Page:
Rob’s strength and will of steel will be tested this weekend when he tackles the Montana Sprint. Never one to shy away from something put in his way, he’s ready for a fight. Sassy smiles when she hears people shrug off a Spartan Race as, too difficult. Having already brawled with whatever demon that came across his path, he’s rolling up his sleeves and clenching his fists for another round. He’s already learned what it is to persevere, as Sassy knows.

“He did say to me that the one thing he would like to see from this, is that when people hear the most horrible words you could ever hear, which is “You have cancer”. Rob wants them to know there is always hope, but you have to fight for it and you have to believe.  His motto during his treatment was, “I just have to beat it by one breath and I win! And he did win!”

See you at the finish line…

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Written by guest blogger and Pro Team Elite racer Rose Wetzell-Sinnett

Many people have asked, “what is a Founder’s Race?”

Well for those of you that raced in Montana, you now know what it is. It’s a little less formal that a regular Spartan Race. The obstacles are more like they were “back in the day”. They are made out of what is available at the venue. In the case of Montana, this was primarily fallen pine trees. The feel overall is more grassroots and the basic. But that does not mean less challenging. What else makes a Founder’s Race unique? It is designed by one of the Founders. In this case,  Joe De Sena.

Joe De Sena, you did not disappoint. In the Montana Sprint Founder’s Race preview, Spartan Pro Team member Elliot Megquier predicted that the race would be “brutally awesome”, thanks to the Spartan founder designing it himself, Elliot was right. With over 4,000 feet of elevation gain in under 5 miles, if racers weren’t climbing up a hill last Saturday, they were running down one. On the women’s side, talented racers such as Tiffanie Novakovich, Jenny Tobin, Rose Wetzel-Sinnett, Andi Hardy, and Laura Messner stepped up to the challenge after studs like Matt Novakovich, Chad Trammell, Elliot Megquier, Miguel Medina, Joey Patrolia, and Chris Rutz took off to tackle the roughly 20 obstacles strewn throughout the course. The race started off with a quick jaunt through a pond followed by a steep incline to shoot the heart rate up. Many racers found themsleves power hiking within the first few minutes, thinking, “What did I get myself into?” After flying down the hill, racers landed in front of a new obstacle – the biggest, baddest slippery wall Spartan has ever dished out. As racers headed uphill again, they came across a cute sign that read, “1.5 Mile Hill Climb” and then, underneath “Love, Joe.” And who was there within the first minute or so of this brutal hill climb but Joe himself, cheering racers on and probably smiling at the thought of their impending quad burn.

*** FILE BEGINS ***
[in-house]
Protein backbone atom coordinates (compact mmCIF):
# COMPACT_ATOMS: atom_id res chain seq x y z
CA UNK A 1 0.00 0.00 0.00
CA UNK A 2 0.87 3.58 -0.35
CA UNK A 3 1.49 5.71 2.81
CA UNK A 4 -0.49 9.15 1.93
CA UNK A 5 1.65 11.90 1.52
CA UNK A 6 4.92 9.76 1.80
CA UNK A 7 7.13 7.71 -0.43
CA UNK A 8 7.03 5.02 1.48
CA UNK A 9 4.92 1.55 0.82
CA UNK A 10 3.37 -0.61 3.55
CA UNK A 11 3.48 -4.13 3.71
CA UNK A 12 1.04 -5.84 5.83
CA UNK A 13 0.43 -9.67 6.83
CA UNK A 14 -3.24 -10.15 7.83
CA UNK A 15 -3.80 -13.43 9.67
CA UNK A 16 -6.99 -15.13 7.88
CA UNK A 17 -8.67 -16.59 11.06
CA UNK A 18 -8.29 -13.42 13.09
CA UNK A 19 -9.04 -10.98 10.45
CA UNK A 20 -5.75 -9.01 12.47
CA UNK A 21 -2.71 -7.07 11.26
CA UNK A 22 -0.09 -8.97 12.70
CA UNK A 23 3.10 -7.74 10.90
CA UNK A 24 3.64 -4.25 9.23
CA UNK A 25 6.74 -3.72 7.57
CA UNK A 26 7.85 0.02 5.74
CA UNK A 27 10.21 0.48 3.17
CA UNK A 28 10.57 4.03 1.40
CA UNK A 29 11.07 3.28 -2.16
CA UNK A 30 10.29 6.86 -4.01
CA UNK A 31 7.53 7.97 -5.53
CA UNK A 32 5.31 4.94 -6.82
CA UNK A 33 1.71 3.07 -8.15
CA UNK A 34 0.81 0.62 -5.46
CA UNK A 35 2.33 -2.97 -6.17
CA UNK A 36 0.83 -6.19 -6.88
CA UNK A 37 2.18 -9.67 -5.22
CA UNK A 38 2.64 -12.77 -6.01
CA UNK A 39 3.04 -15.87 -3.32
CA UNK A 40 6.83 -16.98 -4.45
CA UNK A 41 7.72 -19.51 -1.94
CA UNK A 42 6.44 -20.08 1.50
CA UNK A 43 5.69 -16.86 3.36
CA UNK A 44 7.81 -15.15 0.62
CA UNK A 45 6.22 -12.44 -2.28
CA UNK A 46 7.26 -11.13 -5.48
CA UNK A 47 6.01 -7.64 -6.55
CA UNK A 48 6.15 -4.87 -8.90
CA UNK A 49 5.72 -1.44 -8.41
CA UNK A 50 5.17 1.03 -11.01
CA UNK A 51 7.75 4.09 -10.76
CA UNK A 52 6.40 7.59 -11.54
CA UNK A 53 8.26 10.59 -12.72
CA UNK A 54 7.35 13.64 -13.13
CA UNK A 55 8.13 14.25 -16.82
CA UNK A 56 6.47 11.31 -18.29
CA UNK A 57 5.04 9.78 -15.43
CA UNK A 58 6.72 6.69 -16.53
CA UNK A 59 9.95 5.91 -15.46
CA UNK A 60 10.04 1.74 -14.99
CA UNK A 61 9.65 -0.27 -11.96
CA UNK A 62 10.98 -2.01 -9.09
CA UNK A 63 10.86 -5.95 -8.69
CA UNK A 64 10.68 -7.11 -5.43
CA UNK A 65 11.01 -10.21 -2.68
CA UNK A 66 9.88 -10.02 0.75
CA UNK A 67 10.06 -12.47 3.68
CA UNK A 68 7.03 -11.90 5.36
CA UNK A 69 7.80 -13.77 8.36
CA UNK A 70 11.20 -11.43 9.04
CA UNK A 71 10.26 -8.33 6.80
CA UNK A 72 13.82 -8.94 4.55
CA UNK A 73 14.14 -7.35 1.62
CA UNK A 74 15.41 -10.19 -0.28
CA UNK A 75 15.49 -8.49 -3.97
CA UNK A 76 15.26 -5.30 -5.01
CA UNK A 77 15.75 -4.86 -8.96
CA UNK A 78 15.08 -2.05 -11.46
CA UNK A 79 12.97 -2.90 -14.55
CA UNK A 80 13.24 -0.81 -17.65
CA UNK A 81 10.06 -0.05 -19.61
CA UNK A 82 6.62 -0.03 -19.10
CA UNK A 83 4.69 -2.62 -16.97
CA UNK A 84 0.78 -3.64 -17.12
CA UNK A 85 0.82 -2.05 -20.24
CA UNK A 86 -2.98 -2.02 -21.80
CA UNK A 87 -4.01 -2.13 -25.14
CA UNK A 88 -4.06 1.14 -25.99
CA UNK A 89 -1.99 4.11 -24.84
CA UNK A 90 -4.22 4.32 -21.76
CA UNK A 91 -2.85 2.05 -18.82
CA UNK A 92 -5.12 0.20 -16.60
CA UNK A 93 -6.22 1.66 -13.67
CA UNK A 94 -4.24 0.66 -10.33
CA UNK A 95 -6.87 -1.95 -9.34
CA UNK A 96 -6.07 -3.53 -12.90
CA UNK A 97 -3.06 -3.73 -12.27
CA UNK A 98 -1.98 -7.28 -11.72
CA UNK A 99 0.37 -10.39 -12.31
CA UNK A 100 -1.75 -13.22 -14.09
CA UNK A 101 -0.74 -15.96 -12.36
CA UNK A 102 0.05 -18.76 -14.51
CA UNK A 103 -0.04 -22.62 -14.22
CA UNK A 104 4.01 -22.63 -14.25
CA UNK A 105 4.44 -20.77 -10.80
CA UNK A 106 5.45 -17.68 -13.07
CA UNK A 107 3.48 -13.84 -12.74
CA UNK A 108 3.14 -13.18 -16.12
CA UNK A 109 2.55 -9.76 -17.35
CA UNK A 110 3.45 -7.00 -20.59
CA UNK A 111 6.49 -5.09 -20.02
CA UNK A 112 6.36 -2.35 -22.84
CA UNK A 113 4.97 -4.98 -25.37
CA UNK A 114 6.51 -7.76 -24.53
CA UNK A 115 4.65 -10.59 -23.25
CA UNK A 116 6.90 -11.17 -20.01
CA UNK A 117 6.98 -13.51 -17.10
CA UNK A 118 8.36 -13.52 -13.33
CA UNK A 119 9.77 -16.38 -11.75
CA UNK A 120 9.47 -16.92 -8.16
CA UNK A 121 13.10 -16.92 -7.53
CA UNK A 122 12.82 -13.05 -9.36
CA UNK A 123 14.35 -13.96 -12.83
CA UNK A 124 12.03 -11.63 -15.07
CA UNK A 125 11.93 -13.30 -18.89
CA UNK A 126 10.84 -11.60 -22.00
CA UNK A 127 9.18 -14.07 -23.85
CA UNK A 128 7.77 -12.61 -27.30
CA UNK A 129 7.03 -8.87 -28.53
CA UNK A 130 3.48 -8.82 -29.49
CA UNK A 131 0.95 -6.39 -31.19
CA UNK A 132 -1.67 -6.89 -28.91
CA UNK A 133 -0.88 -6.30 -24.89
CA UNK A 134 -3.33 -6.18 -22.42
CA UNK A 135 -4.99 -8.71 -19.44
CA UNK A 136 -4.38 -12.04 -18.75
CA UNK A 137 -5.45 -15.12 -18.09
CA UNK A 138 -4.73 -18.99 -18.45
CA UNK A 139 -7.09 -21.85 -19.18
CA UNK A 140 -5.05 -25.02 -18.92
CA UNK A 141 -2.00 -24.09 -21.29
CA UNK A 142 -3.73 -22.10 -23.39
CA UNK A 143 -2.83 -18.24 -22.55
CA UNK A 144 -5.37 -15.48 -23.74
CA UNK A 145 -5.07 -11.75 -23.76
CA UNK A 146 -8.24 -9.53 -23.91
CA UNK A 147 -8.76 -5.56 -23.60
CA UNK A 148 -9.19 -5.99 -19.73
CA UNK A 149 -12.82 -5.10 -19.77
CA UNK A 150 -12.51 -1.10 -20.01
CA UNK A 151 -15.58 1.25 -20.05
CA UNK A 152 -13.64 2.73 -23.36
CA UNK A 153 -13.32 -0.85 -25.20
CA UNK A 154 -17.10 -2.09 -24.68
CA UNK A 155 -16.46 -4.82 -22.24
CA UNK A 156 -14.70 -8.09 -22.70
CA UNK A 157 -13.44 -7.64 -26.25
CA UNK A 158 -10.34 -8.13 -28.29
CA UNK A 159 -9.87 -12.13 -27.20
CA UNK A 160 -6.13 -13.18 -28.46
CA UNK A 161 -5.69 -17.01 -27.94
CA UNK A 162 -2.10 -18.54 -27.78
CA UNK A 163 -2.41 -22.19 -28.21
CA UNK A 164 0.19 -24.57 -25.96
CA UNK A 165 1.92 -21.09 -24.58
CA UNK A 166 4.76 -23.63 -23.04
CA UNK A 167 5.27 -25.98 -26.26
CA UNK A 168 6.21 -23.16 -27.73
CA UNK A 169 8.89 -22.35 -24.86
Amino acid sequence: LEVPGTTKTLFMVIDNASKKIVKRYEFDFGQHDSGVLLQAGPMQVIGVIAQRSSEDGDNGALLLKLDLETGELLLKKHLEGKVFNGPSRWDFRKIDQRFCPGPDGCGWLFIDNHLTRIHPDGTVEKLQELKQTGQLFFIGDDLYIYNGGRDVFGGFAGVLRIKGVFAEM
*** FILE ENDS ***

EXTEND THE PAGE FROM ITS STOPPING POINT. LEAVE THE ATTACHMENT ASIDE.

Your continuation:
Over the next 2-3 miles, racers carried logs, flipped logs, waded through ponds, crawled under barbed wire with huge hay rolls in the way, climbed rope and numerous walls, carried sandbags, and of course, threw the Spartan spear, all the while making their way through the rocky terrain and occasional waist-high brush. Joe kept everyone on their toes, that’s for sure. Mountain running expert, Matt “The Bear” Novakovich from Alaska, smoked the course and finished in style, lifting a burning log over his head as he hurdled the fire pit. Next came Chad Trammell flying in, despite nursing a hamstring strain after claiming first place at the Colorado Sprint last week, followed by Lucas Zemlicka, a Montana native. The women’s race ended with a very exciting sprint to the finish after Rose Wetzel-Sinnett was directed off course by a fellow racer, only to run up the initial hill again, costing her a few precious minutes. Faye Stenning, who pursued Wetzel-Sinnett by a minute or two the entire race, also went off course, leaving Jenny Tobin a chance to possibly take the top podium spot. Once Wetzel-Sinnett realized she was back on the course’s beginning section, however, she bolted like a madwoman 150 meters to the last wall, which Jenny Tobin was already ascending. Full of determination, Wetzel-Sinnett flew up the wall, spilled ungracefully onto the other side, shot up and sprinted like crazy to clinch the win. Faye crossed the line in third, with the bronchitis-battling Tiffanie Novakovich just missing the podium.

Once racers tackled the course and earned their coveted Spartan medal, the real party began. Joe De Sena personally congratulated racers as upbeat music blasted, beckoning racers to find a second wind for the dance party. Although morning conditions consisted of clouds and coldness, the afternoon brought sun breaks between short rain showers, warming things up for the loony guys in Speedos. Spartan Races always offer challenging courses and an encouraging atmosphere, though all would agree that the Montana Founder’s Race added a special element of brutal awesomeness.